Fifth: implement

Go forth and do things the new way.

Really. It’s that simple.

But if you don’t allow your imagination to wake up and explore, you’ll just keep doing things the Same Old Way, even when it’s not working.

Habit and routine are comforting in times of stress and challenge – no question. Hang onto the habits that are useful, as I described in this article  and this video on managing a remote team.

But at the same time, if you keep doing things the way you’ve always done them without pausing to consider what might work better, you won’t be responding to the changes that are happening right now, and that will undoubtedly continue to happen.

And that, bluntly, puts your job and your career at risk. Because your managers are watching how you respond, and they’re looking for leadership potential and capacity.


* A safety side note: wearing gloves may make you feel safer, but bear in mind that all you’re doing is replacing the surface of your hand (i.e., your skin) with the glove surface. If you touch your face whilst wearing the glove, it’s no different from touching your face without the glove. If you cough into your hand while wearing the glove, or if you touch something someone else has touched after coughing, you’re still potentially transferring the virus.

Assuming you cannot simply stay home, the most effective thing you can do is use soap and water often. Hand sanitizer is a second-best. If you’re convinced you need to wear gloves, change them often, using proper removal technique.

Finally, I wish I knew who to credit for this, but there’s no name attached even though it’s been making the rounds of social media. In our house, we’ve started calling the coronavirus “glitter” – as in, “Did you wash the glitter off your hands?” It’s a great way to think about the unseen virus as something we’ve all experienced getting everywhere.

Written analogy of the coronavirus as glitter and how glitter spreads

gljudson Strategic thinking

Managing a remote team

Suddenly working from home AND trying to manage your suddenly-working-from-home employees?

It’s hard enough getting organized to work from a home office, but when your whole team is trying to get organized from home and trying to stay on top of the work, it’s that much crazier. Add into that the fact that your kids and partner are also home, and you’re dealing with a lot of stress.

In this video, I review key tips on maintaining a productive routine for yourself and your employees, including how to keep everyone’s spirits up when times are challenging.

Resources

VIDEO: How to be an Empathetic Manager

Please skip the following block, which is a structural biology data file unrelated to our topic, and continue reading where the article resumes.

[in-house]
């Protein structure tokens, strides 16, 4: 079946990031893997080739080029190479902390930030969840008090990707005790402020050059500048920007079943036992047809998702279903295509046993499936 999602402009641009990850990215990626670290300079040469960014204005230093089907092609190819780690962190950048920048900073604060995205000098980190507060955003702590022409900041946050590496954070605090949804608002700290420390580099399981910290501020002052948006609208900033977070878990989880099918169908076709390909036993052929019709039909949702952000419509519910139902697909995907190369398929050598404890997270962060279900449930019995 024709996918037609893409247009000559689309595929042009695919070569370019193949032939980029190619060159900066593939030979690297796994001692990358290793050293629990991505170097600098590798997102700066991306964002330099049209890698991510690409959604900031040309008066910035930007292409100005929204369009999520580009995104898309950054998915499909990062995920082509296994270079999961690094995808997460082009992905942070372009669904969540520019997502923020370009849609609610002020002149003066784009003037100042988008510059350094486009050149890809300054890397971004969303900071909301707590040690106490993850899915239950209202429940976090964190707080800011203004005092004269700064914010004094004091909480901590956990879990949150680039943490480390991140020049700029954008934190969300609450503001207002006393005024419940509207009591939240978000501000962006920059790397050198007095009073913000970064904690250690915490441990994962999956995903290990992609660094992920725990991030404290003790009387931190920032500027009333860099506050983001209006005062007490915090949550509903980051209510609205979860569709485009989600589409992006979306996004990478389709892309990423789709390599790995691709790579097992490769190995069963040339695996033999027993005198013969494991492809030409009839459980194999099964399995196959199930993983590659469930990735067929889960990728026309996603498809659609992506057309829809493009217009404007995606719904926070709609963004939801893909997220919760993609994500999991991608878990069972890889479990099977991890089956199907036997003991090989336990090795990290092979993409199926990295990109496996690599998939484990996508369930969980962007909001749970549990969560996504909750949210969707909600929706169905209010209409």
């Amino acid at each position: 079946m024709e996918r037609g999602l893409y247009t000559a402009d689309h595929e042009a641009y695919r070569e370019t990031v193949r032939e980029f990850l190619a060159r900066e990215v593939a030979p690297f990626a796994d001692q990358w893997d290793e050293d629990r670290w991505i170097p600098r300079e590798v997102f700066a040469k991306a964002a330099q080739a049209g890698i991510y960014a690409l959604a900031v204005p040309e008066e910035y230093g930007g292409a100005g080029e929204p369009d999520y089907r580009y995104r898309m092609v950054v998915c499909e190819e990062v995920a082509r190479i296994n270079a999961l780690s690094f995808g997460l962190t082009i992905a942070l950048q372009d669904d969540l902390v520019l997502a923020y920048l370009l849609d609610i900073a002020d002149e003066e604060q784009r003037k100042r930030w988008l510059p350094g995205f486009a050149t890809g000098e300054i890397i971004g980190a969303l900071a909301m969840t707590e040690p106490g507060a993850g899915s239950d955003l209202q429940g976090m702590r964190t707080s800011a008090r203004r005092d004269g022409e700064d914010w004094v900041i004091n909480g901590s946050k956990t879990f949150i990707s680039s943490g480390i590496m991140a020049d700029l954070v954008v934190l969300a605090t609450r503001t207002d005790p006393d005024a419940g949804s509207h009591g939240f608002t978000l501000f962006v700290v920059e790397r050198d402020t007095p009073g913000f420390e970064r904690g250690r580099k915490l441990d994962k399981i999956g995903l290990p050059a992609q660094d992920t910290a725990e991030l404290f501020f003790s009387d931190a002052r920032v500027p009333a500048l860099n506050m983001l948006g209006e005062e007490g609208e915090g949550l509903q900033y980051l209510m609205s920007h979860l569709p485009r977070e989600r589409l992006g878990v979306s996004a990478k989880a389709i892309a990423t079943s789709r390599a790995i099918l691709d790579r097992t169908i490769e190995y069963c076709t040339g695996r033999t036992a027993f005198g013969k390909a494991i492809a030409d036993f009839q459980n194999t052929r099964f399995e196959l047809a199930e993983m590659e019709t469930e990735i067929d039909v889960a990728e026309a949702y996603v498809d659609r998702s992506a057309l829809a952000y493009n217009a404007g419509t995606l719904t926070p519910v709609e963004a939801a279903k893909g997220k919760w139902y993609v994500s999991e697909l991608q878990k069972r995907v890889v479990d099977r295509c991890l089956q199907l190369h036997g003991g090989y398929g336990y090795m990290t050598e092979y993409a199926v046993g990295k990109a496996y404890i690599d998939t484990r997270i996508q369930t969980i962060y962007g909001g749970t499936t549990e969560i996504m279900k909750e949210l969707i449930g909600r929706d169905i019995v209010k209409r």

ARTICLE: Suddenly managing from home?

gljudson Management & Leadership, Video

Future You knows …

Photo of a person standing on a sand dune within a crystal ballThe pandemic is a huge, scary unknown.

What’s going to happen? Will you lose your job? (Have you already?) Will you get sick? Will someone you love get sick?

The constant stream of news and social media anxiety is overwhelming. And it’s easy to get sucked into the worry / fear cycle, especially since there are some very good reasons to be worried and afraid.

Here’s something my clients and colleagues – and I myself – have found helpful.

Future You knows

There’s a You in the future that knows what happens.

There’s a Future You that knows what you did, how you reacted and responded.

Does Future You have longer hair? (Probably, since hair stylists are closing for the duration – but maybe you have a family member who knows how to cut hair.)

Did Future You learn something new?

Does Future You wash your hands differently?

Maybe Future You is more … frugal … with toilet paper. (Ha. I know I’m being a bit more, um, conservative with how much I use!)

Does Future You interact differently with your family?

Did Future You take some time to explore options and develop skills?

What will be different?

How will YOU be different?

How will your work be different?

What do you need to do now to prepare to be that Future You?

This isn’t fluff

Sometimes we need to allow ourselves to feel whatever we feel. Fear, dread, and helplessness are all things I’ve been cycling through, and my clients and colleagues report the same.

But sometimes we need to lift our gaze up out of the immediate muck and focus on some sort of horizon.

We don’t know what will happen. We’re not allowed to see the future.

But we can control what we do right now. We can remind ourselves that there is a Future Self that knows what happens. And we can remind ourselves that there are actions, however limited they may be, that we can take to come through this time as safely as possible, and as well-prepared for what comes afterwards as possible.

Because there will be an afterwards.

And on that note …

If you’re a manager, supervisor, or fledgling leader, I’m offering my Empowered Leadership self-study program at “pay what you can” pricing (with a minimum of $45, because paying something creates a better experience of importance, relevance, and value).

Click here to read more about the program. The full price is listed at the end, but please don’t be intimidated by it! Simply fill out the form, and I’ll be in touch.

gljudson Self-talk, Strategic thinking

How to give negative feedback to employees

Giving negative feedback is NOT fun. It’s something we just don’t want to do.

But as a manager and supervisor, it’s something you have to do sometimes – even when you’re not sure how to handle performance improvement meetings.

I’ve got you! In this video, I provide an overview of how to manage the constructive feedback process, from identifying exactly what you want changed, to actually having the meeting, and then how to follow up.

Resources

Playlist: Managing Difficult Employees

Ebook: The Five Most Challenging Employee Types, and how to manage them

Empowered Leadership program for first-line managers and supervisors

gljudson Conflict, Video

Suddenly managing from home?

Electric sign reading "You got this" in black letters on a desk with a phone and computerYou’ve been told to work from home.

On the one hand, yay: you’re at less risk for infection.

But you’re used to being in the office with your team. And now you can’t walk over to someone’s desk to ask a question or get a status report, and they can’t come to your office to check in or brainstorm problems.

Everyone’s unsettled and feeling isolated. You need to manage the people and the work, as always. And managing the people means you need to help manage their anxiety and stress.